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Musashi
2003-Jul-19, 05:53 AM
OK, I am sure this has been posted before, but if so, I didn't see it.

What is the coolest thing you have ever seen with your telescope or binoculars, or even naked eye. Just keep it astronomy related! :D

The Supreme Canuck
2003-Jul-19, 05:56 AM
Leonids. Boring, I know. Don't have a scope... :(

eburacum45
2003-Jul-19, 07:03 AM
I thought the occultation of Jupiter by the Moon a while back was very impressive in binoculars;
when it was half obscured, Jupiter looked like a gigantic artificial dome on the surface of the Moon itself.

Musashi
2003-Jul-19, 07:05 AM
That woulda been pertty cool to see!

man on the moon
2003-Jul-19, 07:43 AM
a comet...check this link (http://www.badastronomy.com/phpBB/viewtopic.php?p=114243#114243) for the whole story. (the second story in that post actually happened some years earlier, but was still pretty "cool").

ocasey3
2003-Jul-19, 07:46 AM
a comet...

Yeah, Hale-Bopp for me!!!

Glom
2003-Jul-19, 10:53 AM
Montes Appeninus at First Quarter.

ChesleyFan
2003-Jul-19, 03:29 PM
The Milky Way, naked eye.

M11 is one of my favorite telescopic targets, though.

diddidit
2003-Jul-19, 03:49 PM
Sitting on Seven Mile Beach on Grand Cayman island with binoculars after dark, I stumbled across a fuzzy blotch - M31! I was about 12 or 13 - major cool.

did

Vega115
2003-Jul-19, 04:22 PM
a full years ago, i was out in my driveway with my telescope (yea i know...driveway..its the only area where i clear that isnt all trees!) and it was a full moon...that was cool ,but next to the moon i saw this star, it looked misshapen, so i aimed my telescope at it. What was it? Why, it was Saturn!! my dad was like..what is that? and i was standing there like....im seeing saturn! The rings gave it away totally! even though it was solid white i dunno why though! :-k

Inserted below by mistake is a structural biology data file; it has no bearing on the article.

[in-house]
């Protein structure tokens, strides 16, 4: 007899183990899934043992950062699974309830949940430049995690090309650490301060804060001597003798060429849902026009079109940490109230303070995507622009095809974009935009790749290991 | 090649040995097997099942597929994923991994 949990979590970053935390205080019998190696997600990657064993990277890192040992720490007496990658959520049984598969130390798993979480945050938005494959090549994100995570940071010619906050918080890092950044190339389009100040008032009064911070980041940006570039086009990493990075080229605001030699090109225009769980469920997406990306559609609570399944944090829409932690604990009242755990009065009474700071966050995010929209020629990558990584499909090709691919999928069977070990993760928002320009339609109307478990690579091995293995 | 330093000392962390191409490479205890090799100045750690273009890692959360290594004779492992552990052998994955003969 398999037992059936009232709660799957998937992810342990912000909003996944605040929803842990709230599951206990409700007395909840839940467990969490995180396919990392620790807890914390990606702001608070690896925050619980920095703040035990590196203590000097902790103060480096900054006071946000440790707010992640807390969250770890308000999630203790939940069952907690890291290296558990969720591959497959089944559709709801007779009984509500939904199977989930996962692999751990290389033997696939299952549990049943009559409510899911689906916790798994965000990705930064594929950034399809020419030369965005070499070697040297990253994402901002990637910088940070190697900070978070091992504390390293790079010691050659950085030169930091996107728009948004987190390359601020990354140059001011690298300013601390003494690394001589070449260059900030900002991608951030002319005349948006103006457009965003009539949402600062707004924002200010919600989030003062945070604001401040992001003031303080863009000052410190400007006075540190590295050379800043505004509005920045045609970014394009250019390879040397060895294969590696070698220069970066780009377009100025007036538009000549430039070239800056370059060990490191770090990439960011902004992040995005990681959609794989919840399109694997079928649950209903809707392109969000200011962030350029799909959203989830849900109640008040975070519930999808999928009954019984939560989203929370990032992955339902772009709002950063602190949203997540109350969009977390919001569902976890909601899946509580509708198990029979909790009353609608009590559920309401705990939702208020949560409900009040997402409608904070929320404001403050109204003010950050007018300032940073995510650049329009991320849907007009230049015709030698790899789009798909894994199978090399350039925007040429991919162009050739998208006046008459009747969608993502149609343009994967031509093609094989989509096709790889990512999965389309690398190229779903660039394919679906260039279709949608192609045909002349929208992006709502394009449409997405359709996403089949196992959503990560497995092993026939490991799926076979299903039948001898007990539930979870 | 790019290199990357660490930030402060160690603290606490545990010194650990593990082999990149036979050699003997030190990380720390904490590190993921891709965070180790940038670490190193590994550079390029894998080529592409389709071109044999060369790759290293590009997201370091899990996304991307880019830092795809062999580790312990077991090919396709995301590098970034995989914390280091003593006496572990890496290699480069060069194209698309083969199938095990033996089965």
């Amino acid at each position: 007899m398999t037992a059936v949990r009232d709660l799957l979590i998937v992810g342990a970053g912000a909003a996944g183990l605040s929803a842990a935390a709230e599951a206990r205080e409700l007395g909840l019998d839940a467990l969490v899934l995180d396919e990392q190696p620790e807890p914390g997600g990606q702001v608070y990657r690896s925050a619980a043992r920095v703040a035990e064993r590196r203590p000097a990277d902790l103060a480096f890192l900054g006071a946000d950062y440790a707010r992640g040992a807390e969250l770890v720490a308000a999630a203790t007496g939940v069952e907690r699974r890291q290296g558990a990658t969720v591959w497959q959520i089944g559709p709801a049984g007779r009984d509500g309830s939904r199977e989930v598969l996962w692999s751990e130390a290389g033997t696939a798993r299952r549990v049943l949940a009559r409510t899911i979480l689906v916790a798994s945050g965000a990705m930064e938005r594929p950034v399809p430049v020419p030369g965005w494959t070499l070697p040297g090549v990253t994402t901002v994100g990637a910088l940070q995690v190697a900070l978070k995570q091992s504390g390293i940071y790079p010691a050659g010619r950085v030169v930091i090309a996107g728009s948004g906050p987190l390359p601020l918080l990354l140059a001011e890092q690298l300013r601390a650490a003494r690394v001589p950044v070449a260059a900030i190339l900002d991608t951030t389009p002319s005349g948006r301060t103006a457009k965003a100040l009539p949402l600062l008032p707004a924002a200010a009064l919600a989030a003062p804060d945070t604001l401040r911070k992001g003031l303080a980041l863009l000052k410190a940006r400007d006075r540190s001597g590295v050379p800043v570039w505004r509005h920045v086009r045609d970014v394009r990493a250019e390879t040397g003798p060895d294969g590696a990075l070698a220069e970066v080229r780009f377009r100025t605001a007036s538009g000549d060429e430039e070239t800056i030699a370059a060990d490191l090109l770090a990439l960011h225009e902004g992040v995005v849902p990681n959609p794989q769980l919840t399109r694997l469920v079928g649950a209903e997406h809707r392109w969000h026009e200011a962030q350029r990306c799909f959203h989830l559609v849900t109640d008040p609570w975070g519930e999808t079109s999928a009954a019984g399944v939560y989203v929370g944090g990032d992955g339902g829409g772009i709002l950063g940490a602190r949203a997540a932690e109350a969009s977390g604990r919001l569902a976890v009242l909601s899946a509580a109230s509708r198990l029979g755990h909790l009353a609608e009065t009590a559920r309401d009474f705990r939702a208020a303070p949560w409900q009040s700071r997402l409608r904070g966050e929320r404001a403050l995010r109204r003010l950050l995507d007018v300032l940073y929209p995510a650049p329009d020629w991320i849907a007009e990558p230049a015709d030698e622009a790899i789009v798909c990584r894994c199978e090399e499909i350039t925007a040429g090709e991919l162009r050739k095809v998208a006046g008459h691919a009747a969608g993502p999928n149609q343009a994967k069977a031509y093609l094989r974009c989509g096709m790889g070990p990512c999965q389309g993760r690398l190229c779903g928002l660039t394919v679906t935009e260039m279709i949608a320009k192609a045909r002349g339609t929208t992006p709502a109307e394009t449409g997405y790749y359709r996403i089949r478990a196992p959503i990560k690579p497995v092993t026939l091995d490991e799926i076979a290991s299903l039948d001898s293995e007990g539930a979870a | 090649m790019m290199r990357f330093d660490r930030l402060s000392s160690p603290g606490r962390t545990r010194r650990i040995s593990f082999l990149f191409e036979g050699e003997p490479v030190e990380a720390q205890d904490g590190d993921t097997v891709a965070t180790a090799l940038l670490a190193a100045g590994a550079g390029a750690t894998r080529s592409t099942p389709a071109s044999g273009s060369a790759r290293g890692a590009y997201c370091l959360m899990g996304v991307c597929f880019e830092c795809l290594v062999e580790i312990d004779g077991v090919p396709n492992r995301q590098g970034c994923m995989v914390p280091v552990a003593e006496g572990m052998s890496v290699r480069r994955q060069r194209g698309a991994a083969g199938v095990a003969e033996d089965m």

RichField
2003-Jul-19, 04:48 PM
I don't have much time to really think about it, so this is the coolest thing I've seen in the last two days.

Thursday night I was out on my roof doing some binocular observing.
I found a sattelite, probably Mag 5 or 6 (not naked eye in my skies), that started up in Aquila, and proceded into Scutum. It passed within a degree of M11 (Wild Duck Cluster) and then proceded into Sagittarius, apparently the "local" :) for a decent number of the M-objects in that region. While still tracking it the following passed through the field of view:
M17, M18, M24, M20, and M8.
Quite a pleasant trip.

I tried heavens-above but couldn't find a satellite listed that matched that path.

gethen
2003-Jul-20, 02:30 AM
Saw the Ring Nebula last week and I'm still reliving the experience. My hands were shaking so much I couldn't turn the set screw on the eyepiece to change magnification!